For mosquitoes with silenced genes, mosquito midguts were collected from pools of 30 mosquitoes 4 days after the silencing and immediately before the blood meal. Tissues were dissected from mosquitoes submerged in ice-cold DEPC treated phosphate-buffered saline (PBS) and transferred to ice-cold RNAlater (Ambion). After incubation at 4°C over night any excess RNAlater was removed and samples were stored at −20°C until RNA extraction. For all groups, mosquito midguts were collected 24 hours post-infection to determine the levels of expression of the genes in study. Eight or nine days post-infection mosquito midguts were also collected to determine infection rate (number of infected mosquitoes over total number of mosquitoes observed) and infection intensity (mean number of oocysts per infected mosquito) by fluorescence. The distribution of parasite numbers in individual mosquitoes between control and experimental groups was compared using the Mann-Whitney (MW) test. Three independent biological replicas of each experiment were performed.

Quantitation of gene expression

Total RNA was prepared using the Nucleospin RNAII kit (Macherey-Nagel) according to the manufacturer's instructions. First strand cDNA was synthesized using oligo dT (Roche) and M-MLV Reverse Transcriptase (Promega) as described by the manufacturer. Gene expression was assessed by quantitative real-time PCR with the iQTM SYBR® Green supermix (Bio-Rad) using the iCycler iQTM (Bio-Rad). PCR involved an initial denaturation at 95°C for 10 min, 40 cycles of 10 sec at 95°C and 45 sec at 62°C. Fluorescence readings were taken at 62°C after each cycle and a melting curve was obtained (60°C–99°C) to confirm the identity of the PCR product. RT-qPCR measurements were made in triplicate. For gene silencing confirmation the primers used for qPCR amplify a gene fragment non-overlapping the fragment used for dsRNA. Alongside gene silencing confirmation we also measured the levels of expression of several P450 cytochromes in order to check if the different gene silencing and the tubulin inhibition would affect the transcription these genes. Relative quantification results were normalised with the gene that codes for the ribosomal protein S7 and analysed by the standard curve method, as optimized previously in our lab. Primers used are provided in Table S1. Three independent experiments with three replicates were performed.

Statistical analysis

For data not normally distributed (oocyst densities) two-sample comparisons were done using a non-parametric test, the Mann-Withney (MW) test (Graphpad, Prism 5.00). The differences in the infection rate between the control group and the test groups were compared using the Fisher's Exact test (F) one-tailed (GraphPad, Prism 5.00). Comparisons of mRNA expression levels between the control groups and the test groups were done using the Mann-Whitney test one-tailed (GraphPad, prism 5.00).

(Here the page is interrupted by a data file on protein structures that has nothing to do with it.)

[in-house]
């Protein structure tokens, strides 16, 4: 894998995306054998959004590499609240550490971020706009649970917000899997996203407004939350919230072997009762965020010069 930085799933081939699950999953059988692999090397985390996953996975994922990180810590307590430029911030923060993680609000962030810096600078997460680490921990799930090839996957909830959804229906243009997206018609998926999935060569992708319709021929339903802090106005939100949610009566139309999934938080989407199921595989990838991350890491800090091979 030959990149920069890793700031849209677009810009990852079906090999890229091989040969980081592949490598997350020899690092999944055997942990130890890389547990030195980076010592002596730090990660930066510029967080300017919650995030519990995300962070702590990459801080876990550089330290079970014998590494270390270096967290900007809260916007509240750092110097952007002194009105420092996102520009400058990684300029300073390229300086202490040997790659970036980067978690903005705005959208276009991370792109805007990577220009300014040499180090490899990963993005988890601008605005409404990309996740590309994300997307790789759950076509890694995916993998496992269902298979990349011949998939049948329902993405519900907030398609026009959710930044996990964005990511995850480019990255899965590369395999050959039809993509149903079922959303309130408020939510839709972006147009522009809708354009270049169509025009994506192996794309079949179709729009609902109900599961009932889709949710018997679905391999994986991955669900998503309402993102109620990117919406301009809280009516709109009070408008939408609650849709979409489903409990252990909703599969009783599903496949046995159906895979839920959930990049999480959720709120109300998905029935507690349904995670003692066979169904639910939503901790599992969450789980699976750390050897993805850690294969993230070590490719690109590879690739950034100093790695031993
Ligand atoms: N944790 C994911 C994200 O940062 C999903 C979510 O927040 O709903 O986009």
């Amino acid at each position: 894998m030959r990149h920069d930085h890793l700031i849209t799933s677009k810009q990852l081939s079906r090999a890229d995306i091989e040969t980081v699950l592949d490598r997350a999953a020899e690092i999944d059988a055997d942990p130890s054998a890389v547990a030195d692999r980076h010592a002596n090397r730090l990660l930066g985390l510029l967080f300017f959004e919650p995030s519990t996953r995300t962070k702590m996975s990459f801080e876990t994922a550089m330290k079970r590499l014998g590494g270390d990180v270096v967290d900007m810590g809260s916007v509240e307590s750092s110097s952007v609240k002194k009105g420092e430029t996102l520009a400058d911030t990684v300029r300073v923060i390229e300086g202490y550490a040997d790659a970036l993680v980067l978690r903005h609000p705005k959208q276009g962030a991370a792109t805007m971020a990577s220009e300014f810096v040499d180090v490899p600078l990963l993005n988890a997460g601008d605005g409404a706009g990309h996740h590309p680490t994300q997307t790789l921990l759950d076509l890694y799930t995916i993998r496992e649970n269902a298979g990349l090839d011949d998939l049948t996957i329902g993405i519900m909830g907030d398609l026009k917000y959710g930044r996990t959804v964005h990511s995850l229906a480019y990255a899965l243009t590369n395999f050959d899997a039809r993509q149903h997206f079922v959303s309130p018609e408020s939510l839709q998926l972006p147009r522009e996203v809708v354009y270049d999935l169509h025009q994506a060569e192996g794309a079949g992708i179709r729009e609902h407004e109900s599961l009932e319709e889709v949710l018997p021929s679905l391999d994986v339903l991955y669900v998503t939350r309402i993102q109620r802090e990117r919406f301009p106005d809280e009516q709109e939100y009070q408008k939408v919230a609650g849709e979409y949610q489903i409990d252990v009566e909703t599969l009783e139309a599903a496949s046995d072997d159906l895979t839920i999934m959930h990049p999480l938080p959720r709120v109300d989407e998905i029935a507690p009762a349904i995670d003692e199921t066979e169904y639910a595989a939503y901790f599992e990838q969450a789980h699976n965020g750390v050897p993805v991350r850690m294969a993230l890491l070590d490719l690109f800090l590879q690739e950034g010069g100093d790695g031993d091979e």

Effect of Silencing CPR in P. berghei infection

There are approximately one hundred of highly similar P450 cytochromes in the A. gambiae genome and their function tend to be redundant. Therefore silencing each cytochrome individually was not feasible. As an alternative to reduce the activity of P450 cytochromes, the CPR gene was silenced, since it is the main electron donor for P450 cytochromes.

Consistent silencing of CPR expression (mean = 78%, Table 1) was observed in all experiments, which allowed further analysis of the in vivo effects of the reduction of CPR activity. In all experiments dsCPR mosquitoes showed a consistent reduction in the infection rate relative to dsB2M mosquitoes, and was significant when all experiments were pooled (p = 0,0391, Fisher's exact test) (Table 1). When the distributions of oocysts number by infected midgut were compared between the two groups a significant reduction of P. berghei infection intensity was observed (p = 0.0186, Mann-Whitney test) (Figure 1A).

Figure 1. Effect of silencing CPR (A), tubA, tubB, or co-silencing tubA and tubB (B) on P. berghei infection at 8 days after an infected blood meal.

The dots represent the number of parasites present on individual midguts, and the median number of oocysts is indicated by the horizontal line, where N is the total number of mosquitoes analyzed and n is the number of independent experiments. Oocysts distributions are compared using Mann-Whitney (M) test. * indicates significant differences (p<0.05).


Table 1. Effect of silencing CPR, tubA, tubB or co-silencing tubA and tubB and effect of injecting tubulins inhibitors on P. berghei infection in the mosquito.


Effect of tubulins silencing in P. berghei infection

TubulinA and tubulinB were already reported as differentially expressed during Plasmodium infection [1], [11], [13], [16], [20]. These tubulins are members of the microtubules that constitute the cytoskeleton. In the mosquito, the ingestion of a blood meal causes dramatic morphological changes in the cytoskeleton and their components [21]. This cytoskeleton rearrangement is seen as a robust molecular response to ookinete invasion [16]. Thus, each tubulin individually or both at the same time were silenced to determine the effect of the absence of tubulins on Plasmodium infection.